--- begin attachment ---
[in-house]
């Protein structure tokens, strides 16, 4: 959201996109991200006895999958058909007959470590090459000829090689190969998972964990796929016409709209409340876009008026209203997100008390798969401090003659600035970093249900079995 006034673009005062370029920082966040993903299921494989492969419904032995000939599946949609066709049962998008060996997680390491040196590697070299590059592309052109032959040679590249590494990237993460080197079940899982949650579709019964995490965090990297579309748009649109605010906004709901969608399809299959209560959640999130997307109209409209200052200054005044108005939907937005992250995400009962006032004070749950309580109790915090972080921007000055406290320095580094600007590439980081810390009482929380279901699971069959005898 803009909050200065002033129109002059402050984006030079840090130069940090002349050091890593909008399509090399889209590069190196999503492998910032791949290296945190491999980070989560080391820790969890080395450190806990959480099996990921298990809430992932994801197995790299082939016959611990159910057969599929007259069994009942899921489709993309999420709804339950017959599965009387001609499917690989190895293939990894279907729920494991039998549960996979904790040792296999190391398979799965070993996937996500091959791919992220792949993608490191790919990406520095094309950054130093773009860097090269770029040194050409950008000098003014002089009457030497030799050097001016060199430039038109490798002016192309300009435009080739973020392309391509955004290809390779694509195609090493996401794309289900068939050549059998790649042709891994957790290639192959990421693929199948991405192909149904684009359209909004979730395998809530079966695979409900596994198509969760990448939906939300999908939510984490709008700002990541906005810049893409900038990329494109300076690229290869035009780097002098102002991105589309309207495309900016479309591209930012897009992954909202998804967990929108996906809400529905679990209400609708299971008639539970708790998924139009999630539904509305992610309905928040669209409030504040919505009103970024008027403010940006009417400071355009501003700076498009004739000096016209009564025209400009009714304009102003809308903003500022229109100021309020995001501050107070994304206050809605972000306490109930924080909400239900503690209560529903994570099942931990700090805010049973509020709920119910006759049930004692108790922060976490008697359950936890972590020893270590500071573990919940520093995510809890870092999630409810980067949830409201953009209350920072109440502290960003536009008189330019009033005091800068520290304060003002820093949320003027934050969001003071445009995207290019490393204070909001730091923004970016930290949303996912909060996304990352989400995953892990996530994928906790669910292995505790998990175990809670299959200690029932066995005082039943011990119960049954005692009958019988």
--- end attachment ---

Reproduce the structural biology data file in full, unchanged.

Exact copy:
[in-house]
């Protein structure tokens, strides 16, 4: 959201996109991200006895999958058909007959470590090459000829090689190969998972964990796929016409709209409340876009008026209203997100008390798969401090003659600035970093249900079995 006034673009005062370029920082966040993903299921494989492969419904032995000939599946949609066709049962998008060996997680390491040196590697070299590059592309052109032959040679590249590494990237993460080197079940899982949650579709019964995490965090990297579309748009649109605010906004709901969608399809299959209560959640999130997307109209409209200052200054005044108005939907937005992250995400009962006032004070749950309580109790915090972080921007000055406290320095580094600007590439980081810390009482929380279901699971069959005898 803009909050200065002033129109002059402050984006030079840090130069940090002349050091890593909008399509090399889209590069190196999503492998910032791949290296945190491999980070989560080391820790969890080395450190806990959480099996990921298990809430992932994801197995790299082939016959611990159910057969599929007259069994009942899921489709993309999420709804339950017959599965009387001609499917690989190895293939990894279907729920494991039998549960996979904790040792296999190391398979799965070993996937996500091959791919992220792949993608490191790919990406520095094309950054130093773009860097090269770029040194050409950008000098003014002089009457030497030799050097001016060199430039038109490798002016192309300009435009080739973020392309391509955004290809390779694509195609090493996401794309289900068939050549059998790649042709891994957790290639192959990421693929199948991405192909149904684009359209909004979730395998809530079966695979409900596994198509969760990448939906939300999908939510984490709008700002990541906005810049893409900038990329494109300076690229290869035009780097002098102002991105589309309207495309900016479309591209930012897009992954909202998804967990929108996906809400529905679990209400609708299971008639539970708790998924139009999630539904509305992610309905928040669209409030504040919505009103970024008027403010940006009417400071355009501003700076498009004739000096016209009564025209400009009714304009102003809308903003500022229109100021309020995001501050107070994304206050809605972000306490109930924080909400239900503690209560529903994570099942931990700090805010049973509020709920119910006759049930004692108790922060976490008697359950936890972590020893270590500071573990919940520093995510809890870092999630409810980067949830409201953009209350920072109440502290960003536009008189330019009033005091800068520290304060003002820093949320003027934050969001003071445009995207290019490393204070909001730091923004970016930290949303996912909060996304990352989400995953892990996530994928906790669910292995505790998990175990809670299959200690029932066995005082039943011990119960049954005692009958019988």